Apple warns suppliers of lower parts orders for new iPhones

Apple expects total shipments of iPhones to be launched this year to be 80 million. (Shutterstock)
Updated 08 June 2018
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Apple warns suppliers of lower parts orders for new iPhones

Apple Inc. has asked its parts suppliers to manufacture about 20 percent fewer components for iPhones in the second half of 2018, the Nikkei on Friday reported, sending the iPhone maker’s stock down 2 percent.
Apple expects total shipments of iPhones to be launched this year to be 80 million, less than the 100 million shipments that Apple planned for around the same time last year, the financial newspaper said, citing two industry sources.
“Apple is quite conservative in terms of placing new orders for upcoming iPhones this year,” one of the sources told Nikkei.
Shares of Apple, which usually launches iPhones in the second half of the year, fell 2.2 percent to $189.20 in premarket trading. Shares of Apple suppliers AMS fell 6 percent, while those of Dialog Semi fell 4.1 pct.
The company intends to introduce three new iPhones in 2018, according to reports, and is set to start shipping in September after Apple’s annual product launch.
Apple did not immediately respond to a request for comment.


Volvo quits Iran as US sanctions pressure mounts

Updated 25 September 2018
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Volvo quits Iran as US sanctions pressure mounts

  • Volvo cannot get paid in Iran due to US sanctions
  • Plans were for at least 5,000 trucks to be assembled in Iran Saipa Diesel says zero Volvo trucks assembled since May

STOCKHOLM, Sweden: Swedish truck maker AB Volvo has stopped assembling trucks in Iran because US sanctions are preventing it from being paid, a spokesman for the company said on Monday.
The sanctions against Iran, reimposed on Aug. 6 by US President Donald Trump after his decision to pull out of a nuclear deal with Tehran, have forced companies across Europe to reconsider their investments there.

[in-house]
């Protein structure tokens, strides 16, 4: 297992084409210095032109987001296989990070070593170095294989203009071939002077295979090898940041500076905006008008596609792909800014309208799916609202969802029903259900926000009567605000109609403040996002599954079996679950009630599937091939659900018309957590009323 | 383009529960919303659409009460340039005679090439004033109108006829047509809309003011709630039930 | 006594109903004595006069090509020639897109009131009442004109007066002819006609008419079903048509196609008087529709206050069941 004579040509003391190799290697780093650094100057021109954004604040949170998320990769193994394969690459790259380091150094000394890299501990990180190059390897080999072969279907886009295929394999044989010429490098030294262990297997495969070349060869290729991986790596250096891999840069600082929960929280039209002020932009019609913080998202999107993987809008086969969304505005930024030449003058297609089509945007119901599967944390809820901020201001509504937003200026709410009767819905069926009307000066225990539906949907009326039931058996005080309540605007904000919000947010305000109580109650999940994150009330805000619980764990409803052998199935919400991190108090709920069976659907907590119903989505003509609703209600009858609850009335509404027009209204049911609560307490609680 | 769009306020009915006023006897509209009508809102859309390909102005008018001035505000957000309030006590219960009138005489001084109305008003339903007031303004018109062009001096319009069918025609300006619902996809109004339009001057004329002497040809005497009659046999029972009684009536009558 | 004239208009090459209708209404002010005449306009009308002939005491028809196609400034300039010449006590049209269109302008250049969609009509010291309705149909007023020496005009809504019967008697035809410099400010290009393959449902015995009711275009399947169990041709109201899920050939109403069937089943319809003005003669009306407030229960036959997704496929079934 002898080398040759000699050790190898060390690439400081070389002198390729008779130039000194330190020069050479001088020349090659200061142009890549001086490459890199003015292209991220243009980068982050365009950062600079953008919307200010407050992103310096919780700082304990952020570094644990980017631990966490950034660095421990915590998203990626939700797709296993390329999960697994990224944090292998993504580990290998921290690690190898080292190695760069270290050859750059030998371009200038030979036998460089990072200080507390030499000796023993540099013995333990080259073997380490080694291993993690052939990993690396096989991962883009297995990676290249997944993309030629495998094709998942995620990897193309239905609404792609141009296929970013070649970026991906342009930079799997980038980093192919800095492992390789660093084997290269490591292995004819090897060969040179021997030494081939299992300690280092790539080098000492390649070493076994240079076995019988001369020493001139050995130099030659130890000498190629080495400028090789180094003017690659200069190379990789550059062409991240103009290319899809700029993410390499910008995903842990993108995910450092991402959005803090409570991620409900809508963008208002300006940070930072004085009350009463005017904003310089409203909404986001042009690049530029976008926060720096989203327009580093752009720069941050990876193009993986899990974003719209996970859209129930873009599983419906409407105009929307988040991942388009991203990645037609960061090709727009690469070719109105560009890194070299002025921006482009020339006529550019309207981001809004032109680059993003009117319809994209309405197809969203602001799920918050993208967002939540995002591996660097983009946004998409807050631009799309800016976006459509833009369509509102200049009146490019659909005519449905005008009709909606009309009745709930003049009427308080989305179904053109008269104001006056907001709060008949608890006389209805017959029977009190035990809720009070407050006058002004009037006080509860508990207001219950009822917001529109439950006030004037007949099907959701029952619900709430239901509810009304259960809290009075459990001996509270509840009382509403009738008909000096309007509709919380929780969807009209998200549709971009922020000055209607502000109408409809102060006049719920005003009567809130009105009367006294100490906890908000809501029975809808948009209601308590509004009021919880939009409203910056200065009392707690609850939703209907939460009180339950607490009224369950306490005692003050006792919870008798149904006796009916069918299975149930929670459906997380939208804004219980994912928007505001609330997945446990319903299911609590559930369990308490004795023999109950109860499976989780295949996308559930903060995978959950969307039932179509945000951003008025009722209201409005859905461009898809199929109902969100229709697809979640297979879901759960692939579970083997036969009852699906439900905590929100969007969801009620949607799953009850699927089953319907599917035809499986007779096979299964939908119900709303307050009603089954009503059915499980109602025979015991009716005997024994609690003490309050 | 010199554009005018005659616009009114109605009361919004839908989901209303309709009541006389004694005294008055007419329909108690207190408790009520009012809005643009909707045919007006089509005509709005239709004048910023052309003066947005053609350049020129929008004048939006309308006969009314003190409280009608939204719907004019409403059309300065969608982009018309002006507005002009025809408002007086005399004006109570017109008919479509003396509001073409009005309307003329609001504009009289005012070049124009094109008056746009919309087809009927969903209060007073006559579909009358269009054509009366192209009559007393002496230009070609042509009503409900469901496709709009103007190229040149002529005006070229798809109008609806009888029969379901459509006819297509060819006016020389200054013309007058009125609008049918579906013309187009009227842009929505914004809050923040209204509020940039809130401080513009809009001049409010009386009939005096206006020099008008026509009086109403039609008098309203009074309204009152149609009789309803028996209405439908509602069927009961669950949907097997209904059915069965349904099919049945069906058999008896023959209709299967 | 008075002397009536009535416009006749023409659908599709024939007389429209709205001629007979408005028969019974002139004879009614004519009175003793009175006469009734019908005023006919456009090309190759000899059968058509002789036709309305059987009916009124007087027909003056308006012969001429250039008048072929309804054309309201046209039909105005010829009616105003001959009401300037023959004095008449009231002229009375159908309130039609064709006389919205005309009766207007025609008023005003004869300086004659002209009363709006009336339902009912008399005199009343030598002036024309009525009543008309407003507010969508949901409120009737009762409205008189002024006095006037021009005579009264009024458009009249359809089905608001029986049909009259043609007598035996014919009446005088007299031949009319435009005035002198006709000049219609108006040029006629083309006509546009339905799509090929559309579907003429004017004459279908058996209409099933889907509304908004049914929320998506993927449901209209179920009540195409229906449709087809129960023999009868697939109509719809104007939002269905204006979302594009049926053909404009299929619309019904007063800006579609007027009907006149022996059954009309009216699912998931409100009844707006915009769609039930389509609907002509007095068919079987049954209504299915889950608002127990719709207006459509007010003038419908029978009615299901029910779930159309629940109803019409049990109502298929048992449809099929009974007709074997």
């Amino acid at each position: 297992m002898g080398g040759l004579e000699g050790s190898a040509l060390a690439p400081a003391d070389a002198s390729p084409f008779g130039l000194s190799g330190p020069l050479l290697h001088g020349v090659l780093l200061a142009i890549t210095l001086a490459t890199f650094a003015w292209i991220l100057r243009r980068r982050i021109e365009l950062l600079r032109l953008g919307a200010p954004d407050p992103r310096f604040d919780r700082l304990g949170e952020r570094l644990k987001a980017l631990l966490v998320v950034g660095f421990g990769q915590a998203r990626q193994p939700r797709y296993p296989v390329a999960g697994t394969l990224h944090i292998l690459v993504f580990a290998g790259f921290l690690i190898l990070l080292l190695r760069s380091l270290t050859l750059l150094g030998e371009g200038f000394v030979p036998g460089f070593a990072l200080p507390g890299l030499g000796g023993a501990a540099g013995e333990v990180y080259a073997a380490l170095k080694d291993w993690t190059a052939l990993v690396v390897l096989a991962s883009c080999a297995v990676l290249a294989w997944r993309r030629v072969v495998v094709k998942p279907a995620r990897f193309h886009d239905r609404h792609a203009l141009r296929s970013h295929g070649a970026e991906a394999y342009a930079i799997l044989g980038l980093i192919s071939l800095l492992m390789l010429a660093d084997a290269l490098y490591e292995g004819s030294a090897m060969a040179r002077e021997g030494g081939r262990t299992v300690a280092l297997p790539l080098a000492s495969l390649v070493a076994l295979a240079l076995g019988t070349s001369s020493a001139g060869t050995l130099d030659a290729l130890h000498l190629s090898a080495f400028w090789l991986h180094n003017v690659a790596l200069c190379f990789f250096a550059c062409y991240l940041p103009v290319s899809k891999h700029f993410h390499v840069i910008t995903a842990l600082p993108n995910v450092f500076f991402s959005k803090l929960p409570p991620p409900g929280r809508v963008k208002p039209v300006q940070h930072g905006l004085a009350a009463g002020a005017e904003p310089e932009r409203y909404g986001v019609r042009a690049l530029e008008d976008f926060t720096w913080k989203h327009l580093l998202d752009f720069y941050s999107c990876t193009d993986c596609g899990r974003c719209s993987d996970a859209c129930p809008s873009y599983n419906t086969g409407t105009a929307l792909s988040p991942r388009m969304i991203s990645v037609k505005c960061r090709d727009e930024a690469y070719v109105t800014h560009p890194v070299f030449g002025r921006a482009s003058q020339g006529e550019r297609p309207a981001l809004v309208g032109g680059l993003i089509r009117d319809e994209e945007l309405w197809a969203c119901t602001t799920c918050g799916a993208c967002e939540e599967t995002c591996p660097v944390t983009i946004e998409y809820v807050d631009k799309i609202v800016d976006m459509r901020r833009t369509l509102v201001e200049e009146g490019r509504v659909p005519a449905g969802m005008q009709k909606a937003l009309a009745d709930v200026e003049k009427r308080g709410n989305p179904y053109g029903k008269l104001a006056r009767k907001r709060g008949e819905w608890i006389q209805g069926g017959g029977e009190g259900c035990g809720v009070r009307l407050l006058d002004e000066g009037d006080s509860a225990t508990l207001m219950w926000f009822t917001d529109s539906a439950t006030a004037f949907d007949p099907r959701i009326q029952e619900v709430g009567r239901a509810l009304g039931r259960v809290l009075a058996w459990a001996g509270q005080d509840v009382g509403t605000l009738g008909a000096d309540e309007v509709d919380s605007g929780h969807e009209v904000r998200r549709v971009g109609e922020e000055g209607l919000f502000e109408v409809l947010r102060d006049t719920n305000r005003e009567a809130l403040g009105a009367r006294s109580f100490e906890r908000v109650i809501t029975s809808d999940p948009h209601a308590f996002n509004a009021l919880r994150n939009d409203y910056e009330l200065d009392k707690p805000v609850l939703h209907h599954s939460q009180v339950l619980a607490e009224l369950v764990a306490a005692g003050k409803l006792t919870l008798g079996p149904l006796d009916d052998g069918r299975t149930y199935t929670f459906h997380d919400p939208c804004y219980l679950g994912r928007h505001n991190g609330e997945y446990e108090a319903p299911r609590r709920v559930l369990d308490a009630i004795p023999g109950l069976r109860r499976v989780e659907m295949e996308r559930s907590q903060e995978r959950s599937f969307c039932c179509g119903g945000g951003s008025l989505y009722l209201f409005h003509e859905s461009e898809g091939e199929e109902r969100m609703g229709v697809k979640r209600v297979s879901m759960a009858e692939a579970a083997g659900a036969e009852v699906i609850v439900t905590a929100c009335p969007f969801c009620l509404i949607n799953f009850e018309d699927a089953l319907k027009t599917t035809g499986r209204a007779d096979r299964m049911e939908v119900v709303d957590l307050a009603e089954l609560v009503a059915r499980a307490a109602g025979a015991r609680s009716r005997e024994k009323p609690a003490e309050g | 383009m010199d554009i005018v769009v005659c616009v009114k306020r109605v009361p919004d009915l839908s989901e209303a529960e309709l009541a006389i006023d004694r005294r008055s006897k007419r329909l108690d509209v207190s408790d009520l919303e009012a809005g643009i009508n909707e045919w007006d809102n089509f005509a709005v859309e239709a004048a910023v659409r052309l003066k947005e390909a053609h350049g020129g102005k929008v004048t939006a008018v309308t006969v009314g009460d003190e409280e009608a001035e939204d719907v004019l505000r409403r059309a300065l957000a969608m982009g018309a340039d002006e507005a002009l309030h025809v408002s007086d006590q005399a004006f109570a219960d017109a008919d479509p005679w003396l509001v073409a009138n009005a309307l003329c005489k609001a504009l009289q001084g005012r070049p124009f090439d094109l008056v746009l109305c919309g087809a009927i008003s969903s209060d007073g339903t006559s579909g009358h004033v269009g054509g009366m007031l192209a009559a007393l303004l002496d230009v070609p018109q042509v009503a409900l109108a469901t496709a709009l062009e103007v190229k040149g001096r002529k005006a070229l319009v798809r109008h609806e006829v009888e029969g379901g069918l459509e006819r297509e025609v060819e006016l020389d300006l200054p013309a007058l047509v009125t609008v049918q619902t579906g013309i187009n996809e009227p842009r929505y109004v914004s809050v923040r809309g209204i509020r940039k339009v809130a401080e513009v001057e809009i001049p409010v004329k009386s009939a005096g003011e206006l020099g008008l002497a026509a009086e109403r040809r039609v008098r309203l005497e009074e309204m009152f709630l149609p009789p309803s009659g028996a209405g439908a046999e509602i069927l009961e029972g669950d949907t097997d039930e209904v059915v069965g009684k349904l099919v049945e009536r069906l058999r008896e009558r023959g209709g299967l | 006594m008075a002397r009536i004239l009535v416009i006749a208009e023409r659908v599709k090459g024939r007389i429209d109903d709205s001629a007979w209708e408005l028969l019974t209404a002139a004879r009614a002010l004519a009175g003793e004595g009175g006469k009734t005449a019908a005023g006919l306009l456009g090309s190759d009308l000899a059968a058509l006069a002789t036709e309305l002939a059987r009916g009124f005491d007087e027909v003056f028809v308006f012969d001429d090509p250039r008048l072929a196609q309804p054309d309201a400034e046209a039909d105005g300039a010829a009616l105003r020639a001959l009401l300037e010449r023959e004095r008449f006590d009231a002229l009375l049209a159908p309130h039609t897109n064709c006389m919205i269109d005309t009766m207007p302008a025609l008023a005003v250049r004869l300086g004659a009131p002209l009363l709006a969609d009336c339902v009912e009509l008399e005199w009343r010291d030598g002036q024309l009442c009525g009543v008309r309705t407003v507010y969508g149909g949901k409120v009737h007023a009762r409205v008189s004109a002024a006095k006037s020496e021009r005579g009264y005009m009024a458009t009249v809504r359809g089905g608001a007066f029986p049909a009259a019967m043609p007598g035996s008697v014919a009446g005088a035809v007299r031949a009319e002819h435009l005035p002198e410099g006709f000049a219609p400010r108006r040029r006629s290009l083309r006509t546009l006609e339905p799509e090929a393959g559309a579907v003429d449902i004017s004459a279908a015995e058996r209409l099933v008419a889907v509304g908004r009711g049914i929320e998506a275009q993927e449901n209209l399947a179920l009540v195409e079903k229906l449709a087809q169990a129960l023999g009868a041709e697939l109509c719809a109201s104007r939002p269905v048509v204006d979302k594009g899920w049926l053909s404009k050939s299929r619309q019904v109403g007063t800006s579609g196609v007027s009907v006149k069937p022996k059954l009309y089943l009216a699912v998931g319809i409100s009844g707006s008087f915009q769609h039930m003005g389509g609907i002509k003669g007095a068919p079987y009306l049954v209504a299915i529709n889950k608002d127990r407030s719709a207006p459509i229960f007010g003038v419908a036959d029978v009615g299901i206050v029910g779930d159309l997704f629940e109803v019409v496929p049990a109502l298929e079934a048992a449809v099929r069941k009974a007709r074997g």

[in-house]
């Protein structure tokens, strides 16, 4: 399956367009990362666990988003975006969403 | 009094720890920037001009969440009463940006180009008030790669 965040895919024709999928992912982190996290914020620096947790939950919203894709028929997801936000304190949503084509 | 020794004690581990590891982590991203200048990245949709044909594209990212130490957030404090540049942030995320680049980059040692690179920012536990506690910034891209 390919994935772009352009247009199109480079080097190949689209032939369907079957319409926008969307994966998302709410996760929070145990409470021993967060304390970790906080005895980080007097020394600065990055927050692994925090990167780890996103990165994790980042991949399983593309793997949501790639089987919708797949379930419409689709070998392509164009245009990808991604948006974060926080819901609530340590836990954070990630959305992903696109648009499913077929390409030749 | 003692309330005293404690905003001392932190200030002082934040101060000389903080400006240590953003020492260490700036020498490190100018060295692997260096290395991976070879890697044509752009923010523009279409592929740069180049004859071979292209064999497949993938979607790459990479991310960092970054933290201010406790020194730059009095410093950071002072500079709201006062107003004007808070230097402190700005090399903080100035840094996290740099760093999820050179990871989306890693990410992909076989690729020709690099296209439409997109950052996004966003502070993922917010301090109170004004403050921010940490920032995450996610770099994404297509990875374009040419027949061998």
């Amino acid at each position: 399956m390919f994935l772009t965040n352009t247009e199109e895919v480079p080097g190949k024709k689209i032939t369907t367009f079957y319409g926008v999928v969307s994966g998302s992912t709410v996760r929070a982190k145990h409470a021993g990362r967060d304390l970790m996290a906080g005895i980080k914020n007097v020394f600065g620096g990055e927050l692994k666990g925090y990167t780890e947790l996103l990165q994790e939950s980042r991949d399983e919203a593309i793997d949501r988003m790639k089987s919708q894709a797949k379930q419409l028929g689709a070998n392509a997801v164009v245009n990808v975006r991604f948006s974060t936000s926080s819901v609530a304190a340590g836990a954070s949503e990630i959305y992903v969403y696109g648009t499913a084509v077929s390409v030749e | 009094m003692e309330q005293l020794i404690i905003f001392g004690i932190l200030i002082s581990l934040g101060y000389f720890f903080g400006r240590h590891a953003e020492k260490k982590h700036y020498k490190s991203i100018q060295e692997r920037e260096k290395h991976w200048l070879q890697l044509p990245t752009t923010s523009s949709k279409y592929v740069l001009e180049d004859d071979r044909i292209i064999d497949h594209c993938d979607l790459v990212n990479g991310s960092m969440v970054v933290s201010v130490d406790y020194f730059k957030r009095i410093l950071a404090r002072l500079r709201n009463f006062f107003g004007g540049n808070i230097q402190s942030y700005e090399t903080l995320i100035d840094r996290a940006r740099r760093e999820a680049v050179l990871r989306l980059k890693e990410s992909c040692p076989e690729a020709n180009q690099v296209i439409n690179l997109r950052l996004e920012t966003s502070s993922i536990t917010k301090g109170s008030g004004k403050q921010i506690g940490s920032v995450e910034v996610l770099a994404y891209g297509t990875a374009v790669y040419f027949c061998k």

Volvo spokesman Fredrik Ivarsson said the trucks group could no longer get paid for any parts it shipped and had therefore decided not to operate in Iran in another blow to the country’s car industry, which unlike the energy and banking sectors, had managed to sign contracts with top European firms.
“With all these sanctions and everything that the United States put (in place) ... the bank system doesn’t work in Iran. We can’t get paid ... So for now we don’t have any business (in Iran),” Ivarsson told Reuters by telephone.
Before the sanctions were reimposed, Volvo had expressed an ambition for Iran to become its main export hub for the Gulf region and North Africa markets.
The European Union has implemented a law to shield its companies, but the sanctions have deterred banks from doing business with Iranian firms as Washington can cut any that facilitate such transactions off from the US financial system.
Volvo was working with Saipa Diesel, part of Iran’s second-largest automaker SAIPA, which was assembling the Swedish firm’s heavy-duty trucks from kits shipped to Iran.
Ivarsson said Volvo had no active orders in Iran as of Monday.
A commercial department manager at Saipa Diesel confirmed that sanctions had prompted Volvo Trucks to terminate their partnership agreement.
“They have decided that due to the sanction on Iran, from (May) they couldn’t cooperate with us. We had some renovation planned in Iran for a new plant but they refused to work with us,” said the manager, who declined to be identified.
More than 3,500 Volvo trucks had been assembled by Saipa Diesel in the year to May, but none had been assembled in this financial year although the original deal was for at least 5,000 trucks, the manager told Reuters.
Swedish truckmaker Scania, which is owned by Volkswagen , said it had canceled all orders that it could not deliver by mid-August due to sanctions, while French carmaker PSA Group began to suspend its joint venture activities in Iran in June.
Germany’s Daimler has said it is closely monitoring any further developments, while carmaker Volkswagen has rejected a report that suggested it had decided against doing business in Iran.